Below are some extra tips on bonding with chickens depending on their age and some information about bonding with roosters.
Bonding With Younger Chickens
Bonding with younger chickens is generally easier than bonding with an older chicken who is not used to humans.
That’s not to say you can’t bond with older chickens, it’s completely possible, it’s just a bit easier because they’re more adaptable.
Bonding with chicks
If you hatch a chick from an egg, handling from an early age will get them used to you much sooner, but it’s better not to handle them in the first week or so of their lives.
Start off by getting them used to you being around and gently placing your hand into their enclosure and let them come to you or walk over your hand without picking them up.
Once they get used to standing on your hand you can start to give them a little stroke and even try picking them up for a short while if they’ll let you.
If they run away or look frightened, don’t push things just try a little bit of contact at a time.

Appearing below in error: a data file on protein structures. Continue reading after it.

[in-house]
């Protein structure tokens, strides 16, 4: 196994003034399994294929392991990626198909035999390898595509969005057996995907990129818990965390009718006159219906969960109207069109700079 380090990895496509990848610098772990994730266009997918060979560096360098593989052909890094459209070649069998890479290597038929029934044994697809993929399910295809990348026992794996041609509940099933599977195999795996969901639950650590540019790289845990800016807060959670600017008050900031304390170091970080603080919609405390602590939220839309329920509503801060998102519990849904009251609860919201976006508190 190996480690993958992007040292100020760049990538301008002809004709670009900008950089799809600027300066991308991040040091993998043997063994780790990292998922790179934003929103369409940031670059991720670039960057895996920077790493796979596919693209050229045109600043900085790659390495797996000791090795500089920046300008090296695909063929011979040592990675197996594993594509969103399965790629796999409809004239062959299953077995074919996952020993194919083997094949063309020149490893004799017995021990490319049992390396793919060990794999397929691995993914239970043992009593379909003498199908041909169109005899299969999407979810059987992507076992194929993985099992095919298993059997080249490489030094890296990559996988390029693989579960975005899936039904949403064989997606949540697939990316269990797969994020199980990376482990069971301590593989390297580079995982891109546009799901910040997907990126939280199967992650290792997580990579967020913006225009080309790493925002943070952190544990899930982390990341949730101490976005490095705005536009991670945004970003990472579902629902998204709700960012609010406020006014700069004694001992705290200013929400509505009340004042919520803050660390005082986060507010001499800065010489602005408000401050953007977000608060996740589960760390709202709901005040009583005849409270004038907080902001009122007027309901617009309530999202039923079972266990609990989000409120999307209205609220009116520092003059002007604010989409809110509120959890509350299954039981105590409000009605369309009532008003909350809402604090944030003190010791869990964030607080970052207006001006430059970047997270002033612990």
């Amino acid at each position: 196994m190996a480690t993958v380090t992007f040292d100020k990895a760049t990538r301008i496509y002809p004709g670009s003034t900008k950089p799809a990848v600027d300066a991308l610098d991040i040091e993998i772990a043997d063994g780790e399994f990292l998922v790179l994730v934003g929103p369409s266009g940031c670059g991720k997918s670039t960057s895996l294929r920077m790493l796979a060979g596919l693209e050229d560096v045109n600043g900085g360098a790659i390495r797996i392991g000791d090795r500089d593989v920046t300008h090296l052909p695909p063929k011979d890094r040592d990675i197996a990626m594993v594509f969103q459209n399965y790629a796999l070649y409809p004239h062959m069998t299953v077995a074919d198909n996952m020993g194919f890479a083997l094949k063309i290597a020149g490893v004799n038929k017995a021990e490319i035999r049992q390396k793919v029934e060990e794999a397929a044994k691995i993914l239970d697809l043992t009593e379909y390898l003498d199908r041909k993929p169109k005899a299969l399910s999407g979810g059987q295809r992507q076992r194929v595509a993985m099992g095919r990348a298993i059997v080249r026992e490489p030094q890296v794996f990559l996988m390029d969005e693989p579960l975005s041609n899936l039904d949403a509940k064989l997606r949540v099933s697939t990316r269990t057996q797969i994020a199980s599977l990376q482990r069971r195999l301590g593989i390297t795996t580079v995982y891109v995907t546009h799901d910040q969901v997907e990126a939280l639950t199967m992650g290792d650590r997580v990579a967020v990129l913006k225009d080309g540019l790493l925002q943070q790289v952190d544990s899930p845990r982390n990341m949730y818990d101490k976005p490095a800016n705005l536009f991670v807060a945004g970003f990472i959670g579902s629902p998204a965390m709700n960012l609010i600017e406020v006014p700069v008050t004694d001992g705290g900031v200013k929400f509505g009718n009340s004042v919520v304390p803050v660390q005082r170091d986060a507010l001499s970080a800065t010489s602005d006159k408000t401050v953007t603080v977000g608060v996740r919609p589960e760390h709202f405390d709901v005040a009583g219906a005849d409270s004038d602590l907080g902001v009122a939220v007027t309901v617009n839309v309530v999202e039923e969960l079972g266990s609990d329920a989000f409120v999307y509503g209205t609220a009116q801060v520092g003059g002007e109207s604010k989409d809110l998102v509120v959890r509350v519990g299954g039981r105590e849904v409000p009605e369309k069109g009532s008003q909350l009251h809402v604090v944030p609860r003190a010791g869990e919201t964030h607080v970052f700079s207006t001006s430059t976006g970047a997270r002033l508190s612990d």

By handling them as they grow there’s a good chance that they’ll bond and get used to you over time, making it easier to handle them when you need to.
The exception to this rule can be some males who can become very difficult to handle once their territorial and mating instincts kick in – find out more about bonding with roosters later in this post.
Bonding with young pullets
Many people get chickens when they’re at the point of lay, which means they’re around 12-18 weeks old.
If they’ve been reared on a farm or with lots of other hens, chances are they won’t be used to being handled too much but they’ll be used to seeing a human at feeding/cleaning out time etc.
Although young chickens will probably be a bit skittish when you first get them, they will quickly get used to you and begin to bond with you if you follow the tips above.
Bonding With Ex-Caged (Battery) Hens
Adopting ex-battery hens is a rewarding experience and it’s particularly amazing how quickly they adapt to their new lives outside of a cage.
During their time on the chicken farm, the chickens will not have experienced human interaction because they’re kept on a mass scale and most processes such as feeding are automated.
When ex-caged hens are re-homed it’s only natural that they’ll be skittish and wary of human contact, so it will take time for them to trust you and to know that you don’t mean them harm.